The sales presentation: guest blog by Jan Schultink

Jan Shultink has a great blog on presentations. He kindly allowed us to reproduce one of his posts here on the Sales presentation.

A good sales presentation does not always equal a slide deck

Some sales meetings can be conducted without PowerPoint at all. An alternative is a meeting sketched out live on a white board. For example, you could run your client live through a calculation of the financial benefits of your product. It will be clear that although there are no PowerPoint slides involved, these type of presentations might actually require more preparation than regular slide shows.

Talk about the customer issue rather than yourself

Pages and pages about the history of your company, how many employees you have, where your offices are located, are all about your, and not about the issue your customer is struggling with. If you are a startup and you need to establish that you are a financially stable company, do so, but in (most) other cases do not bore your audience with talking about yourself.

Listen, listen, listen

Each customer has specific issues, and customers are very keen to explain them to you. Listen carefully in the phone calls leading up to the meeting. Listen in the meeting. Focus your sales presentation exactly on the customer. Look the audience in the eye and see whether you maintain the attention, there is still eye contact. Rigorously sticking to your script even when the customer signals (questions, interruptions, eye movement) she wants to take the discussion in a different direction is a sure recipe for a turn down.

Sell the problem rather than the solution

Showing that you can articulate/understand the customer’s problem is much more effective in sales presentations than spending pages and pages on the benefits of your product. Once you have sold the problem, the customer is likely to buy your solution.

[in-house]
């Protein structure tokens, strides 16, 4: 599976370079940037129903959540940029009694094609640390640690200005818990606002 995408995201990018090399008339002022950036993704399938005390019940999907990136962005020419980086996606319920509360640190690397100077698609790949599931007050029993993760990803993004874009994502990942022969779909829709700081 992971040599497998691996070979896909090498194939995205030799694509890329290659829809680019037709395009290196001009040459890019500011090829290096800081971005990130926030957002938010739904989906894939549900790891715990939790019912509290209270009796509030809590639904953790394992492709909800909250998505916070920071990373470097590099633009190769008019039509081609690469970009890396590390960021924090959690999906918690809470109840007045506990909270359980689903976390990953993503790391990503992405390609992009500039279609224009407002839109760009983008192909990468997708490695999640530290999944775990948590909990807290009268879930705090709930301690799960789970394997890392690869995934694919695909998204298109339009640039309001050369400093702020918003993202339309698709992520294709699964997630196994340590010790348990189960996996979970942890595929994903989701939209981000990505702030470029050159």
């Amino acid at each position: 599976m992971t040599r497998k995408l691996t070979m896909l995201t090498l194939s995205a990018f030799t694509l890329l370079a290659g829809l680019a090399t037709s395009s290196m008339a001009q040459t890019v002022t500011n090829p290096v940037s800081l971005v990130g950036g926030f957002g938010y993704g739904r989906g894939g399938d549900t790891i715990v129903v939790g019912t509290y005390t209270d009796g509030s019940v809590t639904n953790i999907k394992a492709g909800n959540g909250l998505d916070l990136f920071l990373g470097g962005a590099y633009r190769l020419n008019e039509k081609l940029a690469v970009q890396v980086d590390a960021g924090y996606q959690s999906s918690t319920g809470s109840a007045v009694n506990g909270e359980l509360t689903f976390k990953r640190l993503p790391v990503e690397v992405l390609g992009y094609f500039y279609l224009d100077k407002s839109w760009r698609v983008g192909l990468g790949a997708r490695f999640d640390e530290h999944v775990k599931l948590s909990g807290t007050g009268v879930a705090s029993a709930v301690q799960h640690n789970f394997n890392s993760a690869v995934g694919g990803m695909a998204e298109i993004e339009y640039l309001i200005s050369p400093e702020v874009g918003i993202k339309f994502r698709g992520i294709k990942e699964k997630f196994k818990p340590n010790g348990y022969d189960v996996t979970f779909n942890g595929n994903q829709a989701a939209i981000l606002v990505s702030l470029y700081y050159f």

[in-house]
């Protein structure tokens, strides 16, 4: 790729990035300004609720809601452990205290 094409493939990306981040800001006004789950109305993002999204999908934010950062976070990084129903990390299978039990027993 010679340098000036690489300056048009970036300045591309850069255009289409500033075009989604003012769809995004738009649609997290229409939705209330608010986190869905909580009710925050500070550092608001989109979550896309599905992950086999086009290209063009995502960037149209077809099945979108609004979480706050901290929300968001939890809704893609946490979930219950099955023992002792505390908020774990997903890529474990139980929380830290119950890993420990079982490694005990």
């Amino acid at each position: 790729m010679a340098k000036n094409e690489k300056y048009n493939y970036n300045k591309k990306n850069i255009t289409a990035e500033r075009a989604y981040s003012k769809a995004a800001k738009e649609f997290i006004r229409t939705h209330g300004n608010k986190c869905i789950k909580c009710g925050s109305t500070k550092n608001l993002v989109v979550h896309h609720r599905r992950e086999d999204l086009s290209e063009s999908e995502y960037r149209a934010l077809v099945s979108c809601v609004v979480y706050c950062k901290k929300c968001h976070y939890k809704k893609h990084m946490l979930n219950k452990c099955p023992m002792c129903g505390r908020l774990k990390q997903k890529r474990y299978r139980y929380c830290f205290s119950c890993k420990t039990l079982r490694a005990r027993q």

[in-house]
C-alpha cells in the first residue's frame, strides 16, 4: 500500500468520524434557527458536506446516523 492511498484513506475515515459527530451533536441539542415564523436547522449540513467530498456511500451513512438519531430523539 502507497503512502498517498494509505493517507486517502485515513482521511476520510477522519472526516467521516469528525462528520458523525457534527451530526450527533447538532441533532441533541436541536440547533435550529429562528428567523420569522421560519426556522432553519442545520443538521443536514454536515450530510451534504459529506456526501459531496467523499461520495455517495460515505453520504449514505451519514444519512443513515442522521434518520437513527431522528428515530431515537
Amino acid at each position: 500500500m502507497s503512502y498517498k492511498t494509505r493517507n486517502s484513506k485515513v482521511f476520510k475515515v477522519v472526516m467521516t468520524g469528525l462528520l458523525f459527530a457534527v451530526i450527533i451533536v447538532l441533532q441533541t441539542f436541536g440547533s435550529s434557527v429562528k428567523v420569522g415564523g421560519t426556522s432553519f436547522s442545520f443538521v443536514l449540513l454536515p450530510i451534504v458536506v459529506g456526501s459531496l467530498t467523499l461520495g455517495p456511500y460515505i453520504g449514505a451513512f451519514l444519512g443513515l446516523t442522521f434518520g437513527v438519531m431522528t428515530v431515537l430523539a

A good sales presentation does not always equal a slide deck

Some sales meetings can be conducted without PowerPoint at all. An alternative is a meeting sketched out live on a white board. For example, you could run your client live through a calculation of the financial benefits of your product. It will be clear that although there are no PowerPoint slides involved, these type of presentations might actually require more preparation than regular slide shows.

Talk about the customer issue rather than yourself

Pages and pages about the history of your company, how many employees you have, where your offices are located, are all about your, and not about the issue your customer is struggling with. If you are a startup and you need to establish that you are a financially stable company, do so, but in (most) other cases do not bore your audience with talking about yourself.

Listen, listen, listen

Each customer has specific issues, and customers are very keen to explain them to you. Listen carefully in the phone calls leading up to the meeting. Listen in the meeting. Focus your sales presentation exactly on the customer. Look the audience in the eye and see whether you maintain the attention, there is still eye contact. Rigorously sticking to your script even when the customer signals (questions, interruptions, eye movement) she wants to take the discussion in a different direction is a sure recipe for a turn down.

Sell the problem rather than the solution

Showing that you can articulate/understand the customer’s problem is much more effective in sales presentations than spending pages and pages on the benefits of your product. Once you have sold the problem, the customer is likely to buy your solution. 

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